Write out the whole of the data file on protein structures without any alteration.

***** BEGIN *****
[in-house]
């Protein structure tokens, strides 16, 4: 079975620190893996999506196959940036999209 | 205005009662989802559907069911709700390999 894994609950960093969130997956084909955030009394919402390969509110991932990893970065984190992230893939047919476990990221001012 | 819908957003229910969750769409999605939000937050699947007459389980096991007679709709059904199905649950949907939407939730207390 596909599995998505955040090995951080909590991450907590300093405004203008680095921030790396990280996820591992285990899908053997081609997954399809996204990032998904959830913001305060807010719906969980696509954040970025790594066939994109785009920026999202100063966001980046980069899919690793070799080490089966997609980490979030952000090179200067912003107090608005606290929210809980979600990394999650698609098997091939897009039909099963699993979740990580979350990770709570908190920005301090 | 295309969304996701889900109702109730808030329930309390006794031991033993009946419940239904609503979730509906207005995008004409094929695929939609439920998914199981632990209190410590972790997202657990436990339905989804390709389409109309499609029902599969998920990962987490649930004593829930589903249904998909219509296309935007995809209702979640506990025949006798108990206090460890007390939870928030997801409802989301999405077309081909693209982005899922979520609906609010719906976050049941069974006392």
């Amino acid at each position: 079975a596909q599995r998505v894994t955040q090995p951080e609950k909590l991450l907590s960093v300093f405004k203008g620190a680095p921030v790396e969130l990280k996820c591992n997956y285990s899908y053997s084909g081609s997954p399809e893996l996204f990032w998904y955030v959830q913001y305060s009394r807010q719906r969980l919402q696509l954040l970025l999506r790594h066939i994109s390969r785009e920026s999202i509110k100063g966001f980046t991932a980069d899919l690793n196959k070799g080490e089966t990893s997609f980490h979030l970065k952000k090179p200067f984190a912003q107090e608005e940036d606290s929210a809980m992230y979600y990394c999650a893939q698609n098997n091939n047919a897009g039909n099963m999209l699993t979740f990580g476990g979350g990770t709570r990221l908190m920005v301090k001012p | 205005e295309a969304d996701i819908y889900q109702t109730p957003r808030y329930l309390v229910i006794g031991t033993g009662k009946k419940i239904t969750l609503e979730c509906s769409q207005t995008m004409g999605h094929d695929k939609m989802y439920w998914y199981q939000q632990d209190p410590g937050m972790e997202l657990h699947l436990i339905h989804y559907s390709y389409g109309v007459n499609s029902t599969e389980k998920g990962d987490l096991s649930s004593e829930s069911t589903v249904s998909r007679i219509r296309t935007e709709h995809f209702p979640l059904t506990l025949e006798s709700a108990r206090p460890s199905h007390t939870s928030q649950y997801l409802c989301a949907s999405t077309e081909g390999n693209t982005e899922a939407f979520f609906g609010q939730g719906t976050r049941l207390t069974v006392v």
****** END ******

[in-house]
């Protein structure tokens, strides 16, 4: 079975620190893996999506196959940036999209 | 205005009662989802559907069911709700390999 894994609950960093969130997956084909955030009394919402390969509110991932990893970065984190992230893939047919476990990221001012 | 819908957003229910969750769409999605939000937050699947007459389980096991007679709709059904199905649950949907939407939730207390 596909599995998505955040090995951080909590991450907590300093405004203008680095921030790396990280996820591992285990899908053997081609997954399809996204990032998904959830913001305060807010719906969980696509954040970025790594066939994109785009920026999202100063966001980046980069899919690793070799080490089966997609980490979030952000090179200067912003107090608005606290929210809980979600990394999650698609098997091939897009039909099963699993979740990580979350990770709570908190920005301090 | 295309969304996701889900109702109730808030329930309390006794031991033993009946419940239904609503979730509906207005995008004409094929695929939609439920998914199981632990209190410590972790997202657990436990339905989804390709389409109309499609029902599969998920990962987490649930004593829930589903249904998909219509296309935007995809209702979640506990025949006798108990206090460890007390939870928030997801409802989301999405077309081909693209982005899922979520609906609010719906976050049941069974006392």
């Amino acid at each position: 079975a596909q599995r998505v894994t955040q090995p951080e609950k909590l991450l907590s960093v300093f405004k203008g620190a680095p921030v790396e969130l990280k996820c591992n997956y285990s899908y053997s084909g081609s997954p399809e893996l996204f990032w998904y955030v959830q913001y305060s009394r807010q719906r969980l919402q696509l954040l970025l999506r790594h066939i994109s390969r785009e920026s999202i509110k100063g966001f980046t991932a980069d899919l690793n196959k070799g080490e089966t990893s997609f980490h979030l970065k952000k090179p200067f984190a912003q107090e608005e940036d606290s929210a809980m992230y979600y990394c999650a893939q698609n098997n091939n047919a897009g039909n099963m999209l699993t979740f990580g476990g979350g990770t709570r990221l908190m920005v301090k001012p | 205005e295309a969304d996701i819908y889900q109702t109730p957003r808030y329930l309390v229910i006794g031991t033993g009662k009946k419940i239904t969750l609503e979730c509906s769409q207005t995008m004409g999605h094929d695929k939609m989802y439920w998914y199981q939000q632990d209190p410590g937050m972790e997202l657990h699947l436990i339905h989804y559907s390709y389409g109309v007459n499609s029902t599969e389980k998920g990962d987490l096991s649930s004593e829930s069911t589903v249904s998909r007679i219509r296309t935007e709709h995809f209702p979640l059904t506990l025949e006798s709700a108990r206090p460890s199905h007390t939870s928030q649950y997801l409802c989301a949907s999405t077309e081909g390999n693209t982005e899922a939407f979520f609906g609010q939730g719906t976050r049941l207390t069974v006392v």